This is the police. Step away from the cupcakes!
A half-baked town-board member called the cops on a pair of pint-size entrepreneurs for selling their cookies and cupcakes in a Westchester park without a permit.
“A lot of people go to eat lunch in the park,” one of the bummed-out baker boys, Andrew DeMarchis (pictured), 13, of Chappaqua, told The Post yesterday.
“So everybody bought dessert from us. When the cop first pulled up, I didn’t know he was there for us. Then he walked up to us. I didn’t know we needed a permit. I was more shocked than scared.”
ndrew said he called his mother, Suzanne, who had helped make the duo’s delicious oatmeal and chocolate-chip cookies on a stick.
“The police officer was extremely pleasant. He said he was sorry to have to do this but that he was following up on a report filed over the phone by a town-board member,” Mrs. DeMarchis told The Journal News.
Andrew’s pal, Kevin Graff, 13, “was so upset he was crying all the whole way home,” she said. “He was worried if he was going to get arrested or have a criminal record.”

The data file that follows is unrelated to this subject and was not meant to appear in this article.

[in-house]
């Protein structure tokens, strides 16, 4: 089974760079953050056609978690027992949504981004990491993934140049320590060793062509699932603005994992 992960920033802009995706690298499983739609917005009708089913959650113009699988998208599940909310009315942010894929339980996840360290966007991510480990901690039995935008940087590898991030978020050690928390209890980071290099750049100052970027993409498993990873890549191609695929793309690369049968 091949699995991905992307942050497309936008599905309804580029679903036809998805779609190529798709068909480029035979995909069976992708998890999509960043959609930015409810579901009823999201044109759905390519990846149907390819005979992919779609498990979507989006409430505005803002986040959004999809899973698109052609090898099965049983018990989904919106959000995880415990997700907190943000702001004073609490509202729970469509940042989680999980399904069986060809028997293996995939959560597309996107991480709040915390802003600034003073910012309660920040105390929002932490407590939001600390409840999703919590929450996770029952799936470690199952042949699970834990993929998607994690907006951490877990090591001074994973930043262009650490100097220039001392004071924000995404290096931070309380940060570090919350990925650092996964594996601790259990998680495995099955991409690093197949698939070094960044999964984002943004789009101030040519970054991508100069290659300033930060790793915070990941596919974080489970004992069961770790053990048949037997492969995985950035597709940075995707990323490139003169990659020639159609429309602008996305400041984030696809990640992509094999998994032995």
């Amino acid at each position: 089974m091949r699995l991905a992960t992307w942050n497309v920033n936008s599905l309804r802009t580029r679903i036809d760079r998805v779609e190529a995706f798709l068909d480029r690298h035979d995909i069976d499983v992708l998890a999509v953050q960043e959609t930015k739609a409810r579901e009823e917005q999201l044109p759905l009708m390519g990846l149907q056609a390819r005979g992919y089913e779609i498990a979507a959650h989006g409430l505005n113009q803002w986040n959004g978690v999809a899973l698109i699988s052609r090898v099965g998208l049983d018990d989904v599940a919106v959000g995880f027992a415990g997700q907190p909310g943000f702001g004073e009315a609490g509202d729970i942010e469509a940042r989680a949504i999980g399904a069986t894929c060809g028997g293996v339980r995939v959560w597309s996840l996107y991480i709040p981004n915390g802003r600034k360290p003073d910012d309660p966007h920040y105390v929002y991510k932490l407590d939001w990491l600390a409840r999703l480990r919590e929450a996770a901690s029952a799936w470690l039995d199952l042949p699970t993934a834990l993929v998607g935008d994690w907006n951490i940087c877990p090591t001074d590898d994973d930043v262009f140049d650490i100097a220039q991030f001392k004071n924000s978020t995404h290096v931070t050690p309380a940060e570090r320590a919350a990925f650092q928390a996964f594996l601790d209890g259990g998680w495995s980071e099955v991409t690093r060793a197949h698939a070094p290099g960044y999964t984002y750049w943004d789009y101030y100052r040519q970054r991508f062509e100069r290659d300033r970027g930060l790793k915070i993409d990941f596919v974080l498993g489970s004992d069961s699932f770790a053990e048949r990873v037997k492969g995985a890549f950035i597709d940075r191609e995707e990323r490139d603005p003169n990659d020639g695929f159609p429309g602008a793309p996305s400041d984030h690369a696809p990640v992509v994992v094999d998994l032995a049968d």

New Castle board member Michael Wolfensohn — who had sicced the cops on the boys last month — refused to comment to The Post yesterday when reached at his home.
A town official said Wolfensohn has received harassing e-mails and phone calls since residents learned of his cupcake stance.
He had earlier told The Journal News: “All vendors selling on town property have to have a license, whether it’s boys selling baked goods or a hot-dog vendor.
“In hindsight, maybe I should have [just called the boys’ parents], but I wasn’t sure if I was allowed to do that,” Wolfensohn said. “The police are trained to deal with these sorts of issues.”
The town’s peddling-permit fees can run up to $350 for two hours, although charities are typically given a break.
Andrew and his buddy Kevin said they were selling their baked goodies in front of a playground at Gedney Park just to earn some spending money.
Andrew said they sold brownies, cookies and cupcakes for $1 each, earning $129 on their first day and $30 on their second before the cops shut them down.
“I’m proud of Andrew,” his mother said. “I think he handled himself well. I was also impressed with his business. It was creative, and they weren’t doing anything wrong.”
new york post